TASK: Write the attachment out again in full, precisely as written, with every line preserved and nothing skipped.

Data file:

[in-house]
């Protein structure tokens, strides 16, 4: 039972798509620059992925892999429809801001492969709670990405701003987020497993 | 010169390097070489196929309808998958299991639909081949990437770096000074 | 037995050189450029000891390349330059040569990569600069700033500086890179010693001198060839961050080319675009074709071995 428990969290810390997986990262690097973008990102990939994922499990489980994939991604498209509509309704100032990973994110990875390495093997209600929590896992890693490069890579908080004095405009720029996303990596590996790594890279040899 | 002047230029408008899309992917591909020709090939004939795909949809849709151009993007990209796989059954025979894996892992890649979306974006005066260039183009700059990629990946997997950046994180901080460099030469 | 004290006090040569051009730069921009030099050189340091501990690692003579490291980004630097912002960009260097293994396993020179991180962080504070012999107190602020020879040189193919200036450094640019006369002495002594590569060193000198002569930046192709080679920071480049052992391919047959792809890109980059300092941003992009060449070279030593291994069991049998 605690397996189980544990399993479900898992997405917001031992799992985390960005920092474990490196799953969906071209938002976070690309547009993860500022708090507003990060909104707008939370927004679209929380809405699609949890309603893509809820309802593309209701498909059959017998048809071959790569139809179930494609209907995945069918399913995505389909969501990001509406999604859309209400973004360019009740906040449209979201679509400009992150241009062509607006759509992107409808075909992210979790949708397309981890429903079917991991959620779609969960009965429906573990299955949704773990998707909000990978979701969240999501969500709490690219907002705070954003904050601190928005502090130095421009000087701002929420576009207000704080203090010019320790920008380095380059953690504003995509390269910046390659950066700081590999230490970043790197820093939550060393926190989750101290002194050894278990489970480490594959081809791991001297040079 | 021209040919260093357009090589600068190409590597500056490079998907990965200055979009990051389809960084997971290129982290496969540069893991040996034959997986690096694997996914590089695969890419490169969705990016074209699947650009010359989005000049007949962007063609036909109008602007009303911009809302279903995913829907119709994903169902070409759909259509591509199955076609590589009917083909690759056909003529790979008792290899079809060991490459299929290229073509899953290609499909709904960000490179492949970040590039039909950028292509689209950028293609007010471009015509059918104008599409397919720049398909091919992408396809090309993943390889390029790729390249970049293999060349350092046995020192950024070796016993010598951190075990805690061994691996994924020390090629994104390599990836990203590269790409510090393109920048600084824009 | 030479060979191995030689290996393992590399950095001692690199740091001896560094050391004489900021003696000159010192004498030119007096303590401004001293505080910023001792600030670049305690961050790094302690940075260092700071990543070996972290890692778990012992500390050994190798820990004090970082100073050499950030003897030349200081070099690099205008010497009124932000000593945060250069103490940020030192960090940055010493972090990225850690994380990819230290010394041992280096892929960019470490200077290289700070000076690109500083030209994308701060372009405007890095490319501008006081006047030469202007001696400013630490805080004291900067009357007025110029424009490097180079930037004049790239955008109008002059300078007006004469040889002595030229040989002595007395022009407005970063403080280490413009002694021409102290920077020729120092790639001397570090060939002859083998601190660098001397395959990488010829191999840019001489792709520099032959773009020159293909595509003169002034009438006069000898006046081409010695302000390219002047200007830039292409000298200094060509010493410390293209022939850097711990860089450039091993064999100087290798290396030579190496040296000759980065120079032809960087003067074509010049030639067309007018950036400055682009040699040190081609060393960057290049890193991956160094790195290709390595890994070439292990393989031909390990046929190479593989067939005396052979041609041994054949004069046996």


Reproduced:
[in-house]
């Protein structure tokens, strides 16, 4: 039972798509620059992925892999429809801001492969709670990405701003987020497993 | 010169390097070489196929309808998958299991639909081949990437770096000074 | 037995050189450029000891390349330059040569990569600069700033500086890179010693001198060839961050080319675009074709071995 428990969290810390997986990262690097973008990102990939994922499990489980994939991604498209509509309704100032990973994110990875390495093997209600929590896992890693490069890579908080004095405009720029996303990596590996790594890279040899 | 002047230029408008899309992917591909020709090939004939795909949809849709151009993007990209796989059954025979894996892992890649979306974006005066260039183009700059990629990946997997950046994180901080460099030469 | 004290006090040569051009730069921009030099050189340091501990690692003579490291980004630097912002960009260097293994396993020179991180962080504070012999107190602020020879040189193919200036450094640019006369002495002594590569060193000198002569930046192709080679920071480049052992391919047959792809890109980059300092941003992009060449070279030593291994069991049998 605690397996189980544990399993479900898992997405917001031992799992985390960005920092474990490196799953969906071209938002976070690309547009993860500022708090507003990060909104707008939370927004679209929380809405699609949890309603893509809820309802593309209701498909059959017998048809071959790569139809179930494609209907995945069918399913995505389909969501990001509406999604859309209400973004360019009740906040449209979201679509400009992150241009062509607006759509992107409808075909992210979790949708397309981890429903079917991991959620779609969960009965429906573990299955949704773990998707909000990978979701969240999501969500709490690219907002705070954003904050601190928005502090130095421009000087701002929420576009207000704080203090010019320790920008380095380059953690504003995509390269910046390659950066700081590999230490970043790197820093939550060393926190989750101290002194050894278990489970480490594959081809791991001297040079 | 021209040919260093357009090589600068190409590597500056490079998907990965200055979009990051389809960084997971290129982290496969540069893991040996034959997986690096694997996914590089695969890419490169969705990016074209699947650009010359989005000049007949962007063609036909109008602007009303911009809302279903995913829907119709994903169902070409759909259509591509199955076609590589009917083909690759056909003529790979008792290899079809060991490459299929290229073509899953290609499909709904960000490179492949970040590039039909950028292509689209950028293609007010471009015509059918104008599409397919720049398909091919992408396809090309993943390889390029790729390249970049293999060349350092046995020192950024070796016993010598951190075990805690061994691996994924020390090629994104390599990836990203590269790409510090393109920048600084824009 | 030479060979191995030689290996393992590399950095001692690199740091001896560094050391004489900021003696000159010192004498030119007096303590401004001293505080910023001792600030670049305690961050790094302690940075260092700071990543070996972290890692778990012992500390050994190798820990004090970082100073050499950030003897030349200081070099690099205008010497009124932000000593945060250069103490940020030192960090940055010493972090990225850690994380990819230290010394041992280096892929960019470490200077290289700070000076690109500083030209994308701060372009405007890095490319501008006081006047030469202007001696400013630490805080004291900067009357007025110029424009490097180079930037004049790239955008109008002059300078007006004469040889002595030229040989002595007395022009407005970063403080280490413009002694021409102290920077020729120092790639001397570090060939002859083998601190660098001397395959990488010829191999840019001489792709520099032959773009020159293909595509003169002034009438006069000898006046081409010695302000390219002047200007830039292409000298200094060509010493410390293209022939850097711990860089450039091993064999100087290798290396030579190496040296000759980065120079032809960087003067074509010049030639067309007018950036400055682009040699040190081609060393960057290049890193991956160094790195290709390595890994070439292990393989031909390990046929190479593989067939005396052979041609041994054949004069046996």